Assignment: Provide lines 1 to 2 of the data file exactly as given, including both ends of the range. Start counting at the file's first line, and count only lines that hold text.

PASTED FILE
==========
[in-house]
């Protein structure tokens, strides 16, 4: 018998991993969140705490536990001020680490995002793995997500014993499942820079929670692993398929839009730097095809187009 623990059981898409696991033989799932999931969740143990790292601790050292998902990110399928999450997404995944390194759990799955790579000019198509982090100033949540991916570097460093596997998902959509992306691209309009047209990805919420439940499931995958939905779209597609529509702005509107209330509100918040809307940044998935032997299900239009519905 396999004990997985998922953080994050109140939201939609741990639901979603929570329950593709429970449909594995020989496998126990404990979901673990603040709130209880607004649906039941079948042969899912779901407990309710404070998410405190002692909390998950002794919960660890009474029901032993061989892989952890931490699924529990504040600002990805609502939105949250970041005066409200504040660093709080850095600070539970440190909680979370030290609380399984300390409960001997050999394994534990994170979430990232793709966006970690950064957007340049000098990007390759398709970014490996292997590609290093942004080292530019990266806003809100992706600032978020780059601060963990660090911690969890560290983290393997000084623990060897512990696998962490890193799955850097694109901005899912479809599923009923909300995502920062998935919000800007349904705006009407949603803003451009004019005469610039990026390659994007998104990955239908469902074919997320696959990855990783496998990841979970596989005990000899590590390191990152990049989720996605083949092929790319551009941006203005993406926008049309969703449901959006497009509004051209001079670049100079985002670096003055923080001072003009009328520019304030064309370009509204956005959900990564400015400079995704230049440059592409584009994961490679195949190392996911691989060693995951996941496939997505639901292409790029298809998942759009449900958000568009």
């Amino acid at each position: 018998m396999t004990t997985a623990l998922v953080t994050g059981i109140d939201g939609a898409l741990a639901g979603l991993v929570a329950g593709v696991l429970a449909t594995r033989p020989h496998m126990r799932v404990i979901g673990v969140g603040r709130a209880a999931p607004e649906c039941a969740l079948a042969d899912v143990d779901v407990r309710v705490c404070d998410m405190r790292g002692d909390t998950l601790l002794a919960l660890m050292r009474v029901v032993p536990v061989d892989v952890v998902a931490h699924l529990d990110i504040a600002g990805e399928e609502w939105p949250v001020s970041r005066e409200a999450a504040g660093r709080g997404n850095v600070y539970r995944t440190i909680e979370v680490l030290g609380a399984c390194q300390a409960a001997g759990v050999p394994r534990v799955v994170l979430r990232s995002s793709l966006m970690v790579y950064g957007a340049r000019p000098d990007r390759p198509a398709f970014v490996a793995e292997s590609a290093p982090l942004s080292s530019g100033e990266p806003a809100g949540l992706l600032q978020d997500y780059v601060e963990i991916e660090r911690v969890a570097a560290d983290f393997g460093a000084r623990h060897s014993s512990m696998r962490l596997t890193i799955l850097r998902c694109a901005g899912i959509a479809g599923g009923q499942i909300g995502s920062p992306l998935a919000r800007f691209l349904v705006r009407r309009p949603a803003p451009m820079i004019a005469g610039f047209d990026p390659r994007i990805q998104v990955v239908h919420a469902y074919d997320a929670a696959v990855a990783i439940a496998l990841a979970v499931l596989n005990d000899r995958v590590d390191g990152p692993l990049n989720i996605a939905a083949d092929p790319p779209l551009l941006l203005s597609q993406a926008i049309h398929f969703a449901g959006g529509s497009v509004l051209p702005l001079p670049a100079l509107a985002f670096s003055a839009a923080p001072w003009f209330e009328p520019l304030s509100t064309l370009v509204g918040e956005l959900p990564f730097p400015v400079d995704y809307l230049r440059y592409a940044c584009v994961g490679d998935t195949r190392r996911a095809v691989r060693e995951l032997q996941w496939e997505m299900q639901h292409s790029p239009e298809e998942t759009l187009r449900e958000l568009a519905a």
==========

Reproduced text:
[in-house]
């Protein structure tokens, strides 16, 4: 018998991993969140705490536990001020680490995002793995997500014993499942820079929670692993398929839009730097095809187009 623990059981898409696991033989799932999931969740143990790292601790050292998902990110399928999450997404995944390194759990799955790579000019198509982090100033949540991916570097460093596997998902959509992306691209309009047209990805919420439940499931995958939905779209597609529509702005509107209330509100918040809307940044998935032997299900239009519905 396999004990997985998922953080994050109140939201939609741990639901979603929570329950593709429970449909594995020989496998126990404990979901673990603040709130209880607004649906039941079948042969899912779901407990309710404070998410405190002692909390998950002794919960660890009474029901032993061989892989952890931490699924529990504040600002990805609502939105949250970041005066409200504040660093709080850095600070539970440190909680979370030290609380399984300390409960001997050999394994534990994170979430990232793709966006970690950064957007340049000098990007390759398709970014490996292997590609290093942004080292530019990266806003809100992706600032978020780059601060963990660090911690969890560290983290393997000084623990060897512990696998962490890193799955850097694109901005899912479809599923009923909300995502920062998935919000800007349904705006009407949603803003451009004019005469610039990026390659994007998104990955239908469902074919997320696959990855990783496998990841979970596989005990000899590590390191990152990049989720996605083949092929790319551009941006203005993406926008049309969703449901959006497009509004051209001079670049100079985002670096003055923080001072003009009328520019304030064309370009509204956005959900990564400015400079995704230049440059592409584009994961490679195949190392996911691989060693995951996941496939997505639901292409790029298809998942759009449900958000568009």